Critics view Tory omnibus bill as abusive, unethical
OTTAWA — The Conservative government’s move to limit debate on a sweeping budget bill stuffed with major policy changes is undemocratic and unethical, charge opposition parties.
The Tories maintain that they’re simply trying to enact important economic measures in a timely fashion.
A government motion was adopted Thursday in the Commons to limit second reading debate on budget Bill C-38 to seven days before it’s voted on.
The bill includes sweeping changes to environmental protection, oldage security, employment insurance, national parks and approvals for natural-resource projects. It amends or eliminate dozens of different laws.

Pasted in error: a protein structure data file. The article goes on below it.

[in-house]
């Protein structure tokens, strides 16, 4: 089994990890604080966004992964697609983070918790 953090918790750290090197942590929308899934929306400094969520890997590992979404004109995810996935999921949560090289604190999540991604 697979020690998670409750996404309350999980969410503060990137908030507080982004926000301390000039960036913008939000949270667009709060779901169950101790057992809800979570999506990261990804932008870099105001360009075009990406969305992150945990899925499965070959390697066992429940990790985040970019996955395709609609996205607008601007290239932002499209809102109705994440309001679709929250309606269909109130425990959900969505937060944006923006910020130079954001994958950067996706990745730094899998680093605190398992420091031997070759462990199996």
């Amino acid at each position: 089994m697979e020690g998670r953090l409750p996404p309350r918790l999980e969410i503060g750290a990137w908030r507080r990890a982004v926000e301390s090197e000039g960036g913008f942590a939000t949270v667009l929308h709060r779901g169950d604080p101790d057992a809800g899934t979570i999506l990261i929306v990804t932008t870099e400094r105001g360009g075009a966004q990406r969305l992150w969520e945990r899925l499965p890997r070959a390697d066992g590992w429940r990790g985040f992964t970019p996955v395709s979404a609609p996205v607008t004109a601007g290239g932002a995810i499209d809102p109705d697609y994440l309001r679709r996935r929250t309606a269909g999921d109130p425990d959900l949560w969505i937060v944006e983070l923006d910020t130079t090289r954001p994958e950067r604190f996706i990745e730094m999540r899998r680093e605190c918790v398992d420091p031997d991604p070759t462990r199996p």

“While this may be legal, it’s certainly unethical and it’s certainly undemocratic,” said NDP House Leader Nathan Cullen, calling the Tory tactics an unprecedented “abuse of power.”
“This prime minister . . . . used to rail against this exact tactic,” he added.
Opposition parties are demanding the government split up the budget bill into separate pieces of legislation so the myriad changes can be properly debated.
Liberal deputy House leader Kevin Lamoureux said it’s “a cowardly act” to include several policy overhauls in one bill and limit debate on it.
The bill would allow set time limits on environmental reviews, regardless of whether they are complete, and allow cabinet ministers to make decisions on certificates for major pipelines.
The Fisheries Act would be stripped of requirements to protect fish habitat. Also scrapped would be the Kyoto Protocol Implementation Act, which called for annual reports on the effectiveness of federal climate change policies and an independent review of results.
“This has more acts than ever and more of these acts have nothing to do with the budget,” said Green Party Leader Elizabeth May.